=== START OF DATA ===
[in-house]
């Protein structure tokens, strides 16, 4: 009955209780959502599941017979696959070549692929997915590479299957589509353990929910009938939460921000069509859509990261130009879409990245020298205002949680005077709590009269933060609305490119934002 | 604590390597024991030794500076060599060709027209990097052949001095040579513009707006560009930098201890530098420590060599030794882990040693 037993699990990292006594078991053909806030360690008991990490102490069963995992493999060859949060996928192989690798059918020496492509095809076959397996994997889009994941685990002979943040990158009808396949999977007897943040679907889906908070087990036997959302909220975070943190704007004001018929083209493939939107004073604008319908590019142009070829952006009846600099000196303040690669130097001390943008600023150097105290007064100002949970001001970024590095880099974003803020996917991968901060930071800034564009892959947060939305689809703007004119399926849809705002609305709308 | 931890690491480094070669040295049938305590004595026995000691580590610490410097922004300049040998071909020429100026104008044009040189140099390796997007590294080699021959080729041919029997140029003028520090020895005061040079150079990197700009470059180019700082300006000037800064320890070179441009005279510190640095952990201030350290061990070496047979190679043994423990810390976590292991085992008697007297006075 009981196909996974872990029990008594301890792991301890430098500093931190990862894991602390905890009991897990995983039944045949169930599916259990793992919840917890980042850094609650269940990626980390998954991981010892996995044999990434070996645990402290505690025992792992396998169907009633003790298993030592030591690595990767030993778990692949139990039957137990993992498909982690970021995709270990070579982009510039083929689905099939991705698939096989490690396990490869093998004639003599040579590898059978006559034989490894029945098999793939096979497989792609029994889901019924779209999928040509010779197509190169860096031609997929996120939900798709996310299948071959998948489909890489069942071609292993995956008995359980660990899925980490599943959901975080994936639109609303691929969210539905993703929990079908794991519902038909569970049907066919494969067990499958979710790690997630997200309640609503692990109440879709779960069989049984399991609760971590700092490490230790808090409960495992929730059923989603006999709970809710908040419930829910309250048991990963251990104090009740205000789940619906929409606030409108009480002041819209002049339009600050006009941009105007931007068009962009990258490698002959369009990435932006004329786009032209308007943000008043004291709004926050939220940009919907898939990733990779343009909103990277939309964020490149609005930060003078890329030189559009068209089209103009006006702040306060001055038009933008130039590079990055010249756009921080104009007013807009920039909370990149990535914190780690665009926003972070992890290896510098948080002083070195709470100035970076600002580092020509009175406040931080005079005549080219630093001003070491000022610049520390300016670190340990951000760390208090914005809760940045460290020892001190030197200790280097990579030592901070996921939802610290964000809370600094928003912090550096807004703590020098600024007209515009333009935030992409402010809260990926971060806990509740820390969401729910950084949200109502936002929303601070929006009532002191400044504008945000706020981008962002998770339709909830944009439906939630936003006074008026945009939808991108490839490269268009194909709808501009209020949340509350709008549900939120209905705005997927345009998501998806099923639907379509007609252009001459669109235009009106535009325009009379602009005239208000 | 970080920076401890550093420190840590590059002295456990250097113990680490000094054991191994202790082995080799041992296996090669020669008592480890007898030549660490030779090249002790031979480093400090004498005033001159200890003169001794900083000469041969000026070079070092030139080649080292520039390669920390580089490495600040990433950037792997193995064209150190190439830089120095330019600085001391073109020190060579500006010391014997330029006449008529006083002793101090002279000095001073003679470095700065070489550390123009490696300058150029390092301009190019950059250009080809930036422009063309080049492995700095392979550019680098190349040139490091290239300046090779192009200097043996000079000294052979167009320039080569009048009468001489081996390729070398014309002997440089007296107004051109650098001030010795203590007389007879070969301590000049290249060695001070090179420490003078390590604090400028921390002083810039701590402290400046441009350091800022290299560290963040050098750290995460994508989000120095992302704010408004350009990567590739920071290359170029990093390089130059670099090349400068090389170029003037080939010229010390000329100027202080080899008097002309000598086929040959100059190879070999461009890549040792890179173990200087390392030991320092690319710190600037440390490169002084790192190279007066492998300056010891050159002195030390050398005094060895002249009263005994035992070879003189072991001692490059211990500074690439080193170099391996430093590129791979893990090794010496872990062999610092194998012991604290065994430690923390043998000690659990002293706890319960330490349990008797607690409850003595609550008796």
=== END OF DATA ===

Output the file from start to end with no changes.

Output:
[in-house]
């Protein structure tokens, strides 16, 4: 009955209780959502599941017979696959070549692929997915590479299957589509353990929910009938939460921000069509859509990261130009879409990245020298205002949680005077709590009269933060609305490119934002 | 604590390597024991030794500076060599060709027209990097052949001095040579513009707006560009930098201890530098420590060599030794882990040693 037993699990990292006594078991053909806030360690008991990490102490069963995992493999060859949060996928192989690798059918020496492509095809076959397996994997889009994941685990002979943040990158009808396949999977007897943040679907889906908070087990036997959302909220975070943190704007004001018929083209493939939107004073604008319908590019142009070829952006009846600099000196303040690669130097001390943008600023150097105290007064100002949970001001970024590095880099974003803020996917991968901060930071800034564009892959947060939305689809703007004119399926849809705002609305709308 | 931890690491480094070669040295049938305590004595026995000691580590610490410097922004300049040998071909020429100026104008044009040189140099390796997007590294080699021959080729041919029997140029003028520090020895005061040079150079990197700009470059180019700082300006000037800064320890070179441009005279510190640095952990201030350290061990070496047979190679043994423990810390976590292991085992008697007297006075 009981196909996974872990029990008594301890792991301890430098500093931190990862894991602390905890009991897990995983039944045949169930599916259990793992919840917890980042850094609650269940990626980390998954991981010892996995044999990434070996645990402290505690025992792992396998169907009633003790298993030592030591690595990767030993778990692949139990039957137990993992498909982690970021995709270990070579982009510039083929689905099939991705698939096989490690396990490869093998004639003599040579590898059978006559034989490894029945098999793939096979497989792609029994889901019924779209999928040509010779197509190169860096031609997929996120939900798709996310299948071959998948489909890489069942071609292993995956008995359980660990899925980490599943959901975080994936639109609303691929969210539905993703929990079908794991519902038909569970049907066919494969067990499958979710790690997630997200309640609503692990109440879709779960069989049984399991609760971590700092490490230790808090409960495992929730059923989603006999709970809710908040419930829910309250048991990963251990104090009740205000789940619906929409606030409108009480002041819209002049339009600050006009941009105007931007068009962009990258490698002959369009990435932006004329786009032209308007943000008043004291709004926050939220940009919907898939990733990779343009909103990277939309964020490149609005930060003078890329030189559009068209089209103009006006702040306060001055038009933008130039590079990055010249756009921080104009007013807009920039909370990149990535914190780690665009926003972070992890290896510098948080002083070195709470100035970076600002580092020509009175406040931080005079005549080219630093001003070491000022610049520390300016670190340990951000760390208090914005809760940045460290020892001190030197200790280097990579030592901070996921939802610290964000809370600094928003912090550096807004703590020098600024007209515009333009935030992409402010809260990926971060806990509740820390969401729910950084949200109502936002929303601070929006009532002191400044504008945000706020981008962002998770339709909830944009439906939630936003006074008026945009939808991108490839490269268009194909709808501009209020949340509350709008549900939120209905705005997927345009998501998806099923639907379509007609252009001459669109235009009106535009325009009379602009005239208000 | 970080920076401890550093420190840590590059002295456990250097113990680490000094054991191994202790082995080799041992296996090669020669008592480890007898030549660490030779090249002790031979480093400090004498005033001159200890003169001794900083000469041969000026070079070092030139080649080292520039390669920390580089490495600040990433950037792997193995064209150190190439830089120095330019600085001391073109020190060579500006010391014997330029006449008529006083002793101090002279000095001073003679470095700065070489550390123009490696300058150029390092301009190019950059250009080809930036422009063309080049492995700095392979550019680098190349040139490091290239300046090779192009200097043996000079000294052979167009320039080569009048009468001489081996390729070398014309002997440089007296107004051109650098001030010795203590007389007879070969301590000049290249060695001070090179420490003078390590604090400028921390002083810039701590402290400046441009350091800022290299560290963040050098750290995460994508989000120095992302704010408004350009990567590739920071290359170029990093390089130059670099090349400068090389170029003037080939010229010390000329100027202080080899008097002309000598086929040959100059190879070999461009890549040792890179173990200087390392030991320092690319710190600037440390490169002084790192190279007066492998300056010891050159002195030390050398005094060895002249009263005994035992070879003189072991001692490059211990500074690439080193170099391996430093590129791979893990090794010496872990062999610092194998012991604290065994430690923390043998000690659990002293706890319960330490349990008797607690409850003595609550008796």